History of a Horse Show: The Oregon High Desert Classics

MAY 2020 ISSUE.

by Eva Gill

Life with horses builds bonds: The connection between human and horse grows through groundwork and time in the saddle. Lessons build more than skills, they nurture trust between a rider and their trainer. Events create spaces for equestrians to gather and meet, where exhibitors exchange stories during breaks and shared meals, growing friendships. 

Central Oregon’s largest horse show, the Oregon High Desert Classics, not only brings a highly ranked USHJA show to Bend, it has become entwined in the culture of the community. It expands the circle of bonds beyond those who are immersed in the world of horses, connecting horses with those who are not. Showing hundreds of spectators a glimpse into equestrian life, and the beauty of the bond between horse and human. 

Today, the Oregon High Desert Classics draws hundreds of competitors from all over the West. World class hunters and jumpers square off in each week’s $25,000 Grand Prix and International Hunter Derby. The event has become a tradition, and was even awarded the USEF Heritage Competition designation for its ‘substantial contribution toward the development and promotion of the sport by achieving, maintaining and promoting the equestrian ideals of the sportsmanship and competition.’ 

This premier event began small, on the polo field at the Stevenson Ranch. Called the High Desert Horse Fair, it was the vision of Diana Davis to raise money for a project her life-long friend Don Kerr was building: The High Desert Museum. Diana and Don drove to Bend together in his old VW van from Portland, along with his two owls as passengers, to walk the property where he envisioned a place fashioned after the Living Desert Museum in Tucson. Sparked by his excitement about this project, Diana planned his initial big fundraiser: a horse show.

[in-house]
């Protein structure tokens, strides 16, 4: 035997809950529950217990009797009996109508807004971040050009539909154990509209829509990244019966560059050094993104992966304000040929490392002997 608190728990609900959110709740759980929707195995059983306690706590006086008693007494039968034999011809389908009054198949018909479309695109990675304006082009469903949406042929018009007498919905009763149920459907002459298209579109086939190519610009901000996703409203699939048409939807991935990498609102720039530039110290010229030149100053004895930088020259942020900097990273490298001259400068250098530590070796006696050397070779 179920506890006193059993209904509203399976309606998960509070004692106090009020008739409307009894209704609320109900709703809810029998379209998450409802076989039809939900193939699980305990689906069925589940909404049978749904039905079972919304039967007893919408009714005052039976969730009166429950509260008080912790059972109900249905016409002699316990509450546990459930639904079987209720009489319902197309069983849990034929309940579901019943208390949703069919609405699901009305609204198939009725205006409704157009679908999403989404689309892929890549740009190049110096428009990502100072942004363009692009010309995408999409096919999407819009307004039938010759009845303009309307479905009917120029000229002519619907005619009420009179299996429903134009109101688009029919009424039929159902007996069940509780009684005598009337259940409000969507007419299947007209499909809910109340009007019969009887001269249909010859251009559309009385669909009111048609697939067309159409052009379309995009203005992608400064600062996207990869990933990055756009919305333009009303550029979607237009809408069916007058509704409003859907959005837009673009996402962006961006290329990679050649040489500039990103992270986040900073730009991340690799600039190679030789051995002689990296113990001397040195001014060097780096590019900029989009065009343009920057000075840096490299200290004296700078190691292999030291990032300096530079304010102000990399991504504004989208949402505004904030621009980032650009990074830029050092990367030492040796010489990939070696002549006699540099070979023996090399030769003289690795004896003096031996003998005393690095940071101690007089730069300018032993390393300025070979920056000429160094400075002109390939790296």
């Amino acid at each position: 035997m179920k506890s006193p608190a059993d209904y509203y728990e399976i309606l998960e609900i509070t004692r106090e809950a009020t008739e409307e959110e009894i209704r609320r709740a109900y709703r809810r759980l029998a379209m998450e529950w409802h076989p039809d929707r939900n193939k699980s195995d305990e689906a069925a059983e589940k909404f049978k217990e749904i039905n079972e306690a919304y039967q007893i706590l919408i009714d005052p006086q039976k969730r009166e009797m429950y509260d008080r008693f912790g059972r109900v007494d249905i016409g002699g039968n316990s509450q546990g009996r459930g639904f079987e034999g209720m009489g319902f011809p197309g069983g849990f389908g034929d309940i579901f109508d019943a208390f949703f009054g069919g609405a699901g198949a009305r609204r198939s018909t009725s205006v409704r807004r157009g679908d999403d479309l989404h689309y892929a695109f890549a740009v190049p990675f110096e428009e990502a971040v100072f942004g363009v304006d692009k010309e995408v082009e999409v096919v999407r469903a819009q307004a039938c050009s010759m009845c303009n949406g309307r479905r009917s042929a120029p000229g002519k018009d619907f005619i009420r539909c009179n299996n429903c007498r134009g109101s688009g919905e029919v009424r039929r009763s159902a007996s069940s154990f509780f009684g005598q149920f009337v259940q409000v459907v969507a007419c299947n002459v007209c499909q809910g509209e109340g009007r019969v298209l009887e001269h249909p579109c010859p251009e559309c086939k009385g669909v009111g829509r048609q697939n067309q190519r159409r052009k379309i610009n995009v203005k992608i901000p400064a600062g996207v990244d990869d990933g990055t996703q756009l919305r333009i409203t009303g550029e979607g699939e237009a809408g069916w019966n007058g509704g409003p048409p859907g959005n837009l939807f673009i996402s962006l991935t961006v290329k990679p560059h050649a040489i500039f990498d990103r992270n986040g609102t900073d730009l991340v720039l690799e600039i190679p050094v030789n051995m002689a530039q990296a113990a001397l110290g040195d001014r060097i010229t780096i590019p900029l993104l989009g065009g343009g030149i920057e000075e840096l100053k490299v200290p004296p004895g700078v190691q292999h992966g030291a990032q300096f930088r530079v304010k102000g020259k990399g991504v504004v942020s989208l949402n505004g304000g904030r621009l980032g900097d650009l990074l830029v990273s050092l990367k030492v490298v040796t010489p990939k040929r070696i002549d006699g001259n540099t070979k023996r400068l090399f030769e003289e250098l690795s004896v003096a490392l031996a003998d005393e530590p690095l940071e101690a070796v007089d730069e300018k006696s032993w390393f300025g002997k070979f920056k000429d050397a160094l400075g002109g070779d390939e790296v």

The High Desert Horse Fair drew competitors from around the Northwest. Bend was a small town, but the desire for a hunter jumper event was clear. They even managed to attract a few professionals, including Gary Henley, a renowned trainer who lived in Washington at the time. The weather didn’t cooperate that first year, and Diana recalls the judges sitting on the back of a flatbed in the downpour, huddled in horse blankets while watching competitors. It was so wet, she considered cancelling the final events, until Gary told her “stop fussing about and let’s run the grand prix!” The show ran in that location for several years during the 80s, and became the Michelob Classics. 

Jennifer Steeds on Huck Finn 1983

In 1989, youth from the J Bar J Boys Ranch began providing much needed labor, and the event became a fundraiser for its parent company. The J Bar J Youth Services board agreed to provide a permanent home and became responsible for the show. The organization worked to laser level the fields on the Boys Ranch, build up the substrate, and plant the lovely grass arenas used to this day. Each July, on that open field, a show ground arises. Rings are defined with fencing and jumps brought in to build courses in them. Tents, judging booths, and stables for 600 horses are raised. Flowers, tables, a service kitchen all appear where there was only grass the week before. 

Decades later, a horse named Capilano became a hero at the Oregon High Desert Classics, winning Grand Prix events for four years in a row, along with his owner and trainer Lindsay Garner. The two of them are also the completion of a circle for Gary Henley, the same trainer who told Diana Davis the show must go on. Although Gary passed away in early 2017 and he wasn’t here to see, his legacy also left their indelible mark, as he had been Capilano’s breeder and Lindsay’s Mentor.